A physicist is a scientist who studies or practices physics. Physicists study a wide range of physical phenomena in many branches of physics spanning all length scales: from sub-atomic particles of which all ordinary matter is made (particle physics) to the behavior of the material Universe as a whole (cosmology).
Many positions, especially in research, require a doctoral degree. At the Master's level and higher, students tend to specialize in a particular field. Fields of specialisation include experimental and theoretical astrophysics, atomic physics, molecular physics, biophysics, chemical physics, condensed matter physics, cosmology, geophysics, material science, nuclear physics, optics, particle physics, and plasma physics. Post-doctoral experience may be required for certain positions.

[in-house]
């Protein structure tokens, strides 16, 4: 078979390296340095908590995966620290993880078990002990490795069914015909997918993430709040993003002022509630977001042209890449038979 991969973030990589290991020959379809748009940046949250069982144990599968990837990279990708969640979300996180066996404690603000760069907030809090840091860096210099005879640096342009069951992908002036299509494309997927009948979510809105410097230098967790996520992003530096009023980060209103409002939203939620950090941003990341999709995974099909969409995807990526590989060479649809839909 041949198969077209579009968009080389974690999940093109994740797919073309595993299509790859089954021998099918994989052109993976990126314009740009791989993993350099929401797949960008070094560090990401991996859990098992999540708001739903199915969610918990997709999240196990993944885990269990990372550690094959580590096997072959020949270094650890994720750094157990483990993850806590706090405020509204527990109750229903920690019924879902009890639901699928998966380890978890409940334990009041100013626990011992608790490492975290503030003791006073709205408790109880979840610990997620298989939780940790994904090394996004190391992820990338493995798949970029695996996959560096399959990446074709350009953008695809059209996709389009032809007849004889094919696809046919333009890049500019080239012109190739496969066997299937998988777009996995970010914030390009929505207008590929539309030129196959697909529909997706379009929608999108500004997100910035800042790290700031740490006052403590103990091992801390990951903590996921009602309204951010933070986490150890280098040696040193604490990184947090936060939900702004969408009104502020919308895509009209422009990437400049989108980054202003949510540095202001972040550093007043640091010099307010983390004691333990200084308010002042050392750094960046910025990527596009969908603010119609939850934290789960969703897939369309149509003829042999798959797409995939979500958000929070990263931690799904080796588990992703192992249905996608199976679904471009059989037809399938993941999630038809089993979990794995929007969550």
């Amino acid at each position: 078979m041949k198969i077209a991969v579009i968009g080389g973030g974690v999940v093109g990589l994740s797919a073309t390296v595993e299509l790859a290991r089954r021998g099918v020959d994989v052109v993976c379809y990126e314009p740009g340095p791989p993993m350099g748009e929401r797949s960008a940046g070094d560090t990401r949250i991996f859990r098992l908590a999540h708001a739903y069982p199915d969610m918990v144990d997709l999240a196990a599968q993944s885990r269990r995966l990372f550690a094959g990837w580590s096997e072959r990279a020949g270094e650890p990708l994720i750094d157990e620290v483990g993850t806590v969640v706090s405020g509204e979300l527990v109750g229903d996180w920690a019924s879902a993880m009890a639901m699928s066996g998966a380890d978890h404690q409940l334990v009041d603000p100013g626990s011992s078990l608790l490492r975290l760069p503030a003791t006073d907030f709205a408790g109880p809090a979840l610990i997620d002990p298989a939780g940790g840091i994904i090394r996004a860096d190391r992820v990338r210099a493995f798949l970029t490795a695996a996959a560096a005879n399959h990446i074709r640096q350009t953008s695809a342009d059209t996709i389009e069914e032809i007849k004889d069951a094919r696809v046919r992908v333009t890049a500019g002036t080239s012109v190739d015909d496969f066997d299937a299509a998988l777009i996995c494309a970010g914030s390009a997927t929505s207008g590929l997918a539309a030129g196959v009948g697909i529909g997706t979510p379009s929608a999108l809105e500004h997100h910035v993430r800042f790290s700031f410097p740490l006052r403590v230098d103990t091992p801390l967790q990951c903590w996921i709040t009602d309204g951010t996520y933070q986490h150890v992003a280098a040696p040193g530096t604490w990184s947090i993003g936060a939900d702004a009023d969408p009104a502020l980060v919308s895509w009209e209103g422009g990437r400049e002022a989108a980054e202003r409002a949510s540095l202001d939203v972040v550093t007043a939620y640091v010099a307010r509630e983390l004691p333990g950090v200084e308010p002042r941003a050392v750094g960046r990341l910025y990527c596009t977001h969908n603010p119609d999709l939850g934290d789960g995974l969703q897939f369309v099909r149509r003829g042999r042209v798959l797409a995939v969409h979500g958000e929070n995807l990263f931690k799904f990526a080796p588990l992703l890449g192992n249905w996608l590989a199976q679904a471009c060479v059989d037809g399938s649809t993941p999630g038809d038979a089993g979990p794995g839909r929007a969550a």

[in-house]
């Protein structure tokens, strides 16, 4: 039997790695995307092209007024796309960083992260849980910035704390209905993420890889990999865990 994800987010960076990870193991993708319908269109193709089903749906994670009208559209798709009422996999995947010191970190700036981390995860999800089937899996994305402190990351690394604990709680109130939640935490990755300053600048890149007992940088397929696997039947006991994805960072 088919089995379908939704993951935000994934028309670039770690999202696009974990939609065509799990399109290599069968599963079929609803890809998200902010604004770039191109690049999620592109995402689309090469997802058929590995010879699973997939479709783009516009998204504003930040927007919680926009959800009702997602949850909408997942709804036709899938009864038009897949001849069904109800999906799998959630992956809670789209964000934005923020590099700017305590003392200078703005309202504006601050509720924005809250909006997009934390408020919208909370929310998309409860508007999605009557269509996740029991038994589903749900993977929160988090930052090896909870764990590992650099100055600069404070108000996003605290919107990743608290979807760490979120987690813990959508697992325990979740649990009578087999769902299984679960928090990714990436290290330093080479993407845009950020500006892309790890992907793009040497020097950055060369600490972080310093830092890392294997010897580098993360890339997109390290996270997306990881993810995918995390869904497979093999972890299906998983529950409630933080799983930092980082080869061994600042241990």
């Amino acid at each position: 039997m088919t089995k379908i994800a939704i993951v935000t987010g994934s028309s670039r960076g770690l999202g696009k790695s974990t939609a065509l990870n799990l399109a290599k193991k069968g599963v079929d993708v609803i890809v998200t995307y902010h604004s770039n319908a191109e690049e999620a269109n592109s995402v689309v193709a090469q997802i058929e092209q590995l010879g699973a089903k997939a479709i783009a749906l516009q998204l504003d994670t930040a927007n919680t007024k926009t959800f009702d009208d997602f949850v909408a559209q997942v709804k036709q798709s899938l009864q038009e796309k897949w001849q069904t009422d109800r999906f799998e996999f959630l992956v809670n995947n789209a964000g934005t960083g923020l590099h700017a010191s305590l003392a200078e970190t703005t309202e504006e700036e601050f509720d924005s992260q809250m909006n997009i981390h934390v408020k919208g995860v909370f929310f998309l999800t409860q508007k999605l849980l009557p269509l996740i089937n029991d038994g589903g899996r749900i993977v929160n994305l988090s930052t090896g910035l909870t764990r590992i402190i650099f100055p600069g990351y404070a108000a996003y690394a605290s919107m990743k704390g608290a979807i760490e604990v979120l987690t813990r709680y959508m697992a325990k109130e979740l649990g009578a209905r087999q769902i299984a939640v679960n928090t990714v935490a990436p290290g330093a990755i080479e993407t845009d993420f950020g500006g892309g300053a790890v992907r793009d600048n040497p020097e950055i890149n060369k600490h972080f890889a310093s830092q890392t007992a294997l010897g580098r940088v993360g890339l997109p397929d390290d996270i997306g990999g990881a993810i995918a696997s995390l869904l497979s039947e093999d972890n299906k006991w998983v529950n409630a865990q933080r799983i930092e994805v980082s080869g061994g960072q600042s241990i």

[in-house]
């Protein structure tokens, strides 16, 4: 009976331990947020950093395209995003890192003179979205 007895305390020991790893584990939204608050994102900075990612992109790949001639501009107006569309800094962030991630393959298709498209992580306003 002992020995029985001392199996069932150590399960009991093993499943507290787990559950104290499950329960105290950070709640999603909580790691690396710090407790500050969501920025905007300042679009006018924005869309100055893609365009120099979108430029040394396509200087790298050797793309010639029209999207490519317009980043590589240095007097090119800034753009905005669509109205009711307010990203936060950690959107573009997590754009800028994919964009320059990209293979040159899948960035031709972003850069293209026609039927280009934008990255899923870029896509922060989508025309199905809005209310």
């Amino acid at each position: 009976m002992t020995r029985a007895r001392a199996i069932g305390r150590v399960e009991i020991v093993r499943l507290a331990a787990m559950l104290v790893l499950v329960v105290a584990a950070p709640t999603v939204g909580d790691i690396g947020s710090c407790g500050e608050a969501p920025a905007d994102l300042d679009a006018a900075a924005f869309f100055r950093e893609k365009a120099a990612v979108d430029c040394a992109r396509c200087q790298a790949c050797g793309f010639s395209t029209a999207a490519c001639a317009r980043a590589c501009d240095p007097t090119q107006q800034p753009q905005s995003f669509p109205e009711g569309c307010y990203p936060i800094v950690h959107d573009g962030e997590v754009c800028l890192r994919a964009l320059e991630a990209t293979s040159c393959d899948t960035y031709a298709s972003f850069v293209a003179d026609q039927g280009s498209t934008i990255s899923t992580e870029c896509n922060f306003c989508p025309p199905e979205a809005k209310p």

The three major employers of career physicists are academic institutions, government laboratories, and private industry, with the largest employer being the last. Many people who are trained as physicists, however, use their skills in other parts of the economy, in particular in engineering, computing, and finance. Some physicists take up careers where their knowledge of physics can be combined with further training in other disciplines, such as patent law in industry or private practice. In the United States, a majority of those in the private sector with a physics degree work outside physics, astronomy and engineering altogether.